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Clark Whittington, Art-o-Mat® installation at Serendipity Gallery (photo credit: Richard Reilly)

Last September, Critical Mass for the Arts invited four local art workers to participate in a panel discussion for the general public on the topic of "Art and Place" in St. Louis. Naturally, topics around money emerged frequently in that conversation. Some on the panel have, happily, found ample funding throughout their experiences creating and curating art in the region. A panelist described pleasure at cultivating new art collectors when introducing gallery visitors to the joy of art ownership. Some expressed gratitude for art jobs that pay a living wage. Other participants voiced an inability to view their art as a commodity because it involves teaching, engaging with a public or creating work that is not a sellable object. These artists asserted the important role their art plays in giving form to our regional identity, in communicating the people's mission statement with their murals, sculptures, one-time-only events and surprise experiences.

their art interest to push them into new venues in new neighborhoods to see the work of artists they'd never heard of. We need more art adventurers to help our art economy grow.

That discussion, held at the University of Missouri Saint Louis’s Gallery 210, highlighted not only the very important role of economic forces on art production in our region, but also that of art venues, installations, events, advocates and practitioners on our local economy. This discourse set our wheels to working on how much happens in the art worlds because of charmed connections. Affiliations between art appraisers and collectors, gallery directors and artists, philanthropic organizations and their grantees prompt all sorts of questions about when these connections are fortuitous and how to make more of them. We decided to focus our Interviews and Community Voices sections of our All the Art, Winter 2015 issue on “Art and Money in our Region.”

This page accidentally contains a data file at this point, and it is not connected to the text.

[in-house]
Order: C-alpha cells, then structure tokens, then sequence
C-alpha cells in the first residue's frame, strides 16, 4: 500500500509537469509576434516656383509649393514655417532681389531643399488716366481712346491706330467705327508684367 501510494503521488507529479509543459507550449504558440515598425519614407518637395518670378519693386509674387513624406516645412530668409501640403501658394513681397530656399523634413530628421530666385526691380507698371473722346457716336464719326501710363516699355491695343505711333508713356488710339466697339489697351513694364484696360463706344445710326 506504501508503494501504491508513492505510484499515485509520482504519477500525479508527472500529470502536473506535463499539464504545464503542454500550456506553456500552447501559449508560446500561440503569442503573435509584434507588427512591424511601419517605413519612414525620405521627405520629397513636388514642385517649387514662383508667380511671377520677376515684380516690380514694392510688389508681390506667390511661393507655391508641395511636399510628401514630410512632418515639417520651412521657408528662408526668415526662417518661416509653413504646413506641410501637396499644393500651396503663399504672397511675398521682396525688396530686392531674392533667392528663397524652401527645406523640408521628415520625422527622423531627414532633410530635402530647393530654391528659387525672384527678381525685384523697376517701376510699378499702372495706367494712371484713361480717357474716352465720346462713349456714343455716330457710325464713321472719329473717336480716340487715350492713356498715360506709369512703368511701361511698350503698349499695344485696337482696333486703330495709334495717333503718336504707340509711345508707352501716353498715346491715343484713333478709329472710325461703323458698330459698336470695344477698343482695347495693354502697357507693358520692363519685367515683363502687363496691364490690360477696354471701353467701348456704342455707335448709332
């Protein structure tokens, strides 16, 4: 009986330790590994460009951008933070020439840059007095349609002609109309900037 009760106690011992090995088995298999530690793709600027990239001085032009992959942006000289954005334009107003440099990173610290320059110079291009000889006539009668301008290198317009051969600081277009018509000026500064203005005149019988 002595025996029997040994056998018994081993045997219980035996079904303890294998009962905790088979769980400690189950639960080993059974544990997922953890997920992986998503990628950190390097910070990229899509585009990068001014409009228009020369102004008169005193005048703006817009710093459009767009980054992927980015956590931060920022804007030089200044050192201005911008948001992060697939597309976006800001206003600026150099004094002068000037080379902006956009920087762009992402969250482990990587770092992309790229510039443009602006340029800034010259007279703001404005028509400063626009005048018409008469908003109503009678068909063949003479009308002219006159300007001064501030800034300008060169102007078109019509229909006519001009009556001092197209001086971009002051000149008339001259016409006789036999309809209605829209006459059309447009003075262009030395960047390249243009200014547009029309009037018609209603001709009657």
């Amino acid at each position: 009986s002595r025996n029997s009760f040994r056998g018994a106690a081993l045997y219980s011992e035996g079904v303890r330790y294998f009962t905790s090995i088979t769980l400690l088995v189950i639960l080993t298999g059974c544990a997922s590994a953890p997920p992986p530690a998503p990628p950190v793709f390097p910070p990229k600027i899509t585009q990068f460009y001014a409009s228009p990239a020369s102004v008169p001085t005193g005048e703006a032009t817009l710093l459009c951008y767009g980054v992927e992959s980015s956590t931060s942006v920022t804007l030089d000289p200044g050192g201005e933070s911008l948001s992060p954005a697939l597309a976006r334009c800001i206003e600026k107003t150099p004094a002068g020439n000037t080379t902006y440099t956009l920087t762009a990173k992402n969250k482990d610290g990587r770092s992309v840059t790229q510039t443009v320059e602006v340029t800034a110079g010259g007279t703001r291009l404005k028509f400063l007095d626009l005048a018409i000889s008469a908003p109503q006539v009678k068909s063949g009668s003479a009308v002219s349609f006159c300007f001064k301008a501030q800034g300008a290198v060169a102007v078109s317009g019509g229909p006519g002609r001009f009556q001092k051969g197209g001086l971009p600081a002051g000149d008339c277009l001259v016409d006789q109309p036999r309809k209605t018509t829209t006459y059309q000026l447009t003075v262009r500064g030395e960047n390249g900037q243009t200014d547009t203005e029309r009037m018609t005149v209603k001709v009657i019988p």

To this end, All the Art asks potential contributors looking toward future issues to cover art events that are completely outside of their regular stomping ground. We ask all of our art writers to visit exhibitions showing artists unknown to them, living and working in areas unknown to them. Let’s diversify our regional art investment by reaching out and supporting our diverse creative classes - the abstract painters, the mural creators, the print producers, those pushing the envelope and those decorating it.

Perhaps unsurprisingly, we found that questions related to our regional art economy show it to be somewhat fragmented. Everywhere we go, we find small groups of supportive people who rarely venture from the art community in which they participate. There are the exceptions, rare St. Louis art enthusiasts who use

Any investment advisor worth their salt will tell you to diversify your retirement savings into a variety of areas. Our regional art economy requires the same smart planning. We need sculptural installations in neighborhoods not yet known for the artists within their communities. Places like Paul Art Space in Florissant, the Granite City Art And Design District (GCADD) and the Pentimento arts programming event held in an abandoned school building near Cherokee and Jefferson are all crazy exciting ways to collaborate across geography and demography. We need to bridge our gaps with art.

When art funds are low and recognition is hard to come by, it’s easy to feel more competitive than supportive. But the reality is, we ALL need St. Louis to grow as a Midwest art hub and we can only make that happen if we let ourselves get exuberant about what the other guys around the corner are up to.

All the Best from All the Art,

Executive Editor and Co-Founder

Creative Editor and Co-Founder

All the Art, Winter 2015  

The Visual Art Quarterly of St. Louis

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